Medical Innovation Depends on Bayh-Dole’s IP Protections
“Imposing government price controls on patented products would take the fruits of the Bayh-Dole research and rip them from the hands of the inventors and investors who help transform basic research into desirable goods.”
In this age of polarization, it’s almost impossible to imagine Congress enacting bipartisan legislation that would benefit businesses, higher education, and consumers alike. But that is exactly what happened 40 years ago, and it is worth remembering.
As has been outlined elsewhere on IPWatchdog in 1980, Democratic Senator Bayh and Republican Senator Dole wrote a bill that seemed simple, but changed the face of American innovation. Prior to the Bayh-Dole law, anyone who accepted government funding of their research had to give any resulting patent rights to the government. Superficially, that sounded fair – if taxpayer money paid for research, the taxpayer should get the benefits. But the reality was that no one benefited. Few companies had any interest in investing the substantial resources necessary to transform an early invention into a product when the underlying patents were held and controlled exclusively by the government. And those inventions that were developed simply sat on the shelf in government offices with no plans to bring them to market. Senators Bayh and Dole recognized this problem and their bill allowed research institutions to keep possession of the patent rights their research produced.
American institutions of higher learning are among the most common beneficiaries of that policy. Universities accept government funding and do the research which private businesses may then license and further develop into products consumers want. Through this virtuous cycle, thousands of companies have been spun off from research that started at American universities. According to the Association of University Technology Managers, in 2012 startup companies coming out of 70 academic institutions generated net sales of over $36 billion and employed over 15,000 people. This is not only benefiting American consumers and our economy, but the patent licensing fees collected by universities are also funding American higher education. It is a win-win-win.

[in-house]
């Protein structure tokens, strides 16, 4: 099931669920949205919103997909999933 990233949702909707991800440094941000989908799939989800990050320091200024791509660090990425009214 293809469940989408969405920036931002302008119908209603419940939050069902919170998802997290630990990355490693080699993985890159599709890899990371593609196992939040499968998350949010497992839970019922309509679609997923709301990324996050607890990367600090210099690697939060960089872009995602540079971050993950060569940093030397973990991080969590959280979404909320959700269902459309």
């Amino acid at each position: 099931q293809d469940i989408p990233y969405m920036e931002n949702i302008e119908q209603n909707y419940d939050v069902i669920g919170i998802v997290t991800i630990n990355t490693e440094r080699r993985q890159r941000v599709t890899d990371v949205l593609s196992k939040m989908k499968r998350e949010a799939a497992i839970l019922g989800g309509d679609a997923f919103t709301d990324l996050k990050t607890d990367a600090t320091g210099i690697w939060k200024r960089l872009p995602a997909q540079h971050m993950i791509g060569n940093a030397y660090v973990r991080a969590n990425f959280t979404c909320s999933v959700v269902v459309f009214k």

Bayh-Dole has been particularly successful in generating innovation in the health care field. It has generated an ecosystem in which companies license and develop technology and make new treatments available to patients, including treatments for breast cancer, non-Hodgkin lymphoma, and leukemia. These have all contributed to the amazing news that in 2016-17 the United States enjoyed the greatest reduction in cancer deaths on record.
Bayh-Dole was also critical to making the United States the world leader in innovation. According to the Information Technology & Innovation Foundation, in the early 1980s before Bayh-Dole funded research had time to reach the market, only about 10% of new drugs were first introduced in the United States, but today over 60% of new drugs are introduced first here. This helps American patients sooner.
You might think everyone would celebrate this unqualified success story and agree to let it keep working. Unfortunately, there are political opportunists who want to raid the cookie jar and call it progress.
The Bayh-Dole law includes a safety valve called “march-in.” This allows the government to ignore exclusive patent rights on a case-by-case basis and force patent owners to license their inventions to third parties. It was meant for extreme cases and emergencies, such as where a new invention is not brought to market. Some activists and shortsighted politicians have recently indicated that, given the opportunity, they would twist that provision into a means to impose government price controls on patented products across the American economy.
There is absolutely nothing new or innovative about this bad idea. It would take the fruits of the Bayh-Dole research and rip them from the hands of the inventors and investors who help transform basic research into desirable goods. It’s a selfish and shortsighted approach that in the long run undermines the tremendous success of the law. If companies have reason to expect political opportunists abusing the march-in provision will undercut their investment, they won’t invest in improving government-funded research.
If it Ain’t Broke
The Bayh-Dole law is a bipartisan success that has helped restore American innovation and competitiveness. Messing with that success to score political points will hurt American patients, universities, and jobs, and will set American innovation policy back 40 years. It’s time for some good old American common sense: if it ain’t broke, don’t fix it.